Posted in Wrap up

November Reading Wrap Up

“Dusk at the end of winter, and two men crossed the dooryard of a palace scarred by fire.”

First line in Winter of the Witch by Katherine Arden

Hello, friends. Welcome to my November Wrap where I give you some exicting mini-reviews for the books I read in the month of November. I read a total of 5 books which seems to be my number. 3 of those were perfect, one was okay and my last read of the month was a waste of time.

This was also the month I managed to reach my Goodreads goal of 55 books. Always great. I’m the kind of reader who set my Goodreads goal to something I’m absolutely sure I’ll achieve because I just want to feel acomplished. Silly, I know. Let me know what you consider when setting your reading goal for the year.

As something new in my wrap ups, I’m going to give you “buzzwords” for each book. Words to grab your attention and help you decide whether it is a book for you. I’m still figuring out how to do it properly, but I’m working on it.

Let’s talk about some books.

Thick as Thieves (Book 5 in The Queen’s Thief)

Author: Megan Whalen Turner

Published: May 16th 2017

Genre: YA fantasy

My rating: 5 out of 5 stars

Buzzwords: Friendship, escaped slave, complex characters, political intrigue

Go to Goodreads to read the synopsis of the first book in the series, The Thief.

My thoughts

Honestly, I’m mindblown. Again. I’m so mesmerized with the way Turner writes her characters and their slow but steady development. For some reason, I’m always a bit wary before starting books in this series because they each have their own POV character. As a character-driven reader, I need to love that POV character to love the book so maybe you understand my hesitation. It took me 5 books to realize that I never need to worry about that when it’s Megan Whalen Turner who writes the characters.

Our main character in Thick As Thieves, Kamet, starts out with quite a few flaws. He’s stubborn and a bit of an annoying know-it-all, but I loved reading from his perspective anyway right from the start.

Besides her characters, Turner is also famous for her plot twists. I was so sure that by the fifth book, I’d figured her out and knew what to look out for. Did she trick me again? Yes. Several times.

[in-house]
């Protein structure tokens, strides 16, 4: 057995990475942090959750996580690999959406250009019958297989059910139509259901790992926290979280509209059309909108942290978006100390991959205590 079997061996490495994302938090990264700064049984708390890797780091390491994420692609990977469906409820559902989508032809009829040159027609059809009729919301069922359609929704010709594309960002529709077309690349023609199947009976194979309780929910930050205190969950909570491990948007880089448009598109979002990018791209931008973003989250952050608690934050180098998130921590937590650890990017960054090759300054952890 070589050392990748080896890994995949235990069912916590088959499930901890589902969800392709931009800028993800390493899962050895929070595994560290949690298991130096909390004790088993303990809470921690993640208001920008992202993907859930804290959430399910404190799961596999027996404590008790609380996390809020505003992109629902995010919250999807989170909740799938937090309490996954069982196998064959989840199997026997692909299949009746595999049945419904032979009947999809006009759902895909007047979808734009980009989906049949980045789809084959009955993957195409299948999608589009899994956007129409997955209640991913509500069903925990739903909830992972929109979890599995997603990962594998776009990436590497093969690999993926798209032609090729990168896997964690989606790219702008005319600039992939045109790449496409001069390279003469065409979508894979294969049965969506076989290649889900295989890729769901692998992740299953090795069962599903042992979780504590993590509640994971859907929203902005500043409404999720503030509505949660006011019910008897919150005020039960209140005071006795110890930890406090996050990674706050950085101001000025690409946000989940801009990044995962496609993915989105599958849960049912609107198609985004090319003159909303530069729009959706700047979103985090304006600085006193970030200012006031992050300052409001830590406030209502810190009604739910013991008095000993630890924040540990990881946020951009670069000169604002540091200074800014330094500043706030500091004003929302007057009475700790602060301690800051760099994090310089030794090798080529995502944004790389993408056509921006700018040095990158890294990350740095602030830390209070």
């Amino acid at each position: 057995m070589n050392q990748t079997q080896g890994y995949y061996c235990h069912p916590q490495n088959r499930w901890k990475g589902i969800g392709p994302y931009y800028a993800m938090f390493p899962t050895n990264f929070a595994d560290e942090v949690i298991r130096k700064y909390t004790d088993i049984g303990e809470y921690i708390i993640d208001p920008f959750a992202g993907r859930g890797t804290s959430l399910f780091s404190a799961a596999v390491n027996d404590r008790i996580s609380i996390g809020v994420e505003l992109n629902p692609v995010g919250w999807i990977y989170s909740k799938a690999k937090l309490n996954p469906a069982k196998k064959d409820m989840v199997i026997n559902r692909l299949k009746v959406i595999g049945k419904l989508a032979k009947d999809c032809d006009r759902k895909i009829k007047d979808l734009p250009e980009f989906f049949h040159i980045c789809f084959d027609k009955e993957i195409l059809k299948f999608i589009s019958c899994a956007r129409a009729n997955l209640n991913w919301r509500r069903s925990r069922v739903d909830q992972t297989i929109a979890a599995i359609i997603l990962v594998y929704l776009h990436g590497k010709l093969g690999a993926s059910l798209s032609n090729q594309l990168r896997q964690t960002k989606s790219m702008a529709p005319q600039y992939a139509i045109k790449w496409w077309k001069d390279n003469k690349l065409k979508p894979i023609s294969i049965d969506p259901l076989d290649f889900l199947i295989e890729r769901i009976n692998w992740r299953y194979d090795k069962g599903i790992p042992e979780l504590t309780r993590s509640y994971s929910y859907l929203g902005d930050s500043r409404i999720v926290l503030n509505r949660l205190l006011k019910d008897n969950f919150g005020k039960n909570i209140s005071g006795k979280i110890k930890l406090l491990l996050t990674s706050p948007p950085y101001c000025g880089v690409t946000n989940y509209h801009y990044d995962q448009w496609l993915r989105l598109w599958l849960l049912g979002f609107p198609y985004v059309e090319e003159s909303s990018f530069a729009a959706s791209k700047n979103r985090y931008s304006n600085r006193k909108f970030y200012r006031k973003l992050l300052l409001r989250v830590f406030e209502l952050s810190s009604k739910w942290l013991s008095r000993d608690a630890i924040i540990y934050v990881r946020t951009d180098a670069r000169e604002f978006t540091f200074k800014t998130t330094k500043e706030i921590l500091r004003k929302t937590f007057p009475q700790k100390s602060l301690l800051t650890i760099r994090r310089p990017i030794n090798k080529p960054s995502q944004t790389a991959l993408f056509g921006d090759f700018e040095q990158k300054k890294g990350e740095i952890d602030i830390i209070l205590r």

Basically, I think Thick as Thieves might be my new favorite book in the series.

The Girl in the Tower (Book 2 in Winternight Trilogy)

Author: Katherine Arden

Published: December 5th 2017

Genre: Historical fantasy

My rating: 5 out of 5 stars

Buzzwords: Russia, atmospheric, empowering female characters, winter

Go to Goodreads to read the synopsis of the first book in the series, The Bear and the Nightingale.

My thoughts

Let me tell you, I did not expect to love this. I gave the first book in the series 3 stars, and I mainly continued with the series because the writing was beautiful. The writing is still beautiful , but the book also gave me so much more!

Even though the story is very character-driven, The Girl in the Tower also had a really great plot which I was sort of missing in the first book. It wasn’t always at the forefront, but I was completely mesmerized by the revelations at the end.

My favorite part of the book is our main character Vasya. THAT is a strong female character if I ever saw one. Her motivations are so inspiring. She knows what she wants and won’t compromise even though people tell her again and again that she should. I can’t tell you how much I loved reading about her in this book.

Author: Laura Silverman

Published: March 5th 2019

Genre: YA contemporary

My rating: 3 out of 5 stars

Buzzwords: High school, living up to society’s expectations, diversity

Synopsis: Senior Ariel Stone is the perfect college applicant: first chair violin, dedicated community volunteer, and expected valedictorian. He works hard – really hard – to make his life look effortless. A failed Calculus quiz is not part of that plan. Not when he’s number one. Not when his peers can smell weakness like a freshman’s body spray.

Figuring a few all-nighters will preserve his class rank, Ariel throws himself into studying. His friends will understand if he skips a few plans, and he can sleep when he graduates. Except Ariel’s grade continues to slide. Reluctantly, he gets a tutor. Amir and Ariel have never gotten along, but Amir excels in Calculus, and Ariel is out of options.

Ariel may not like Calc, but he might like Amir. Except adding a new relationship to his long list of commitments may just push him past his limit.

Goodreads

My thoughts

3 star books are just the hardest to review. I liked the last half of the book quite a bit more than the first half. In the beginning, it felt a lot like the book needed to check some things off a list in terms of diversity. It was all very rushed so I didn’t have time to appreciate everything. In general, I think the book could have benefited from being longer. There were some time jumps that made me go: “Wait.. didn’t we skip something important?”.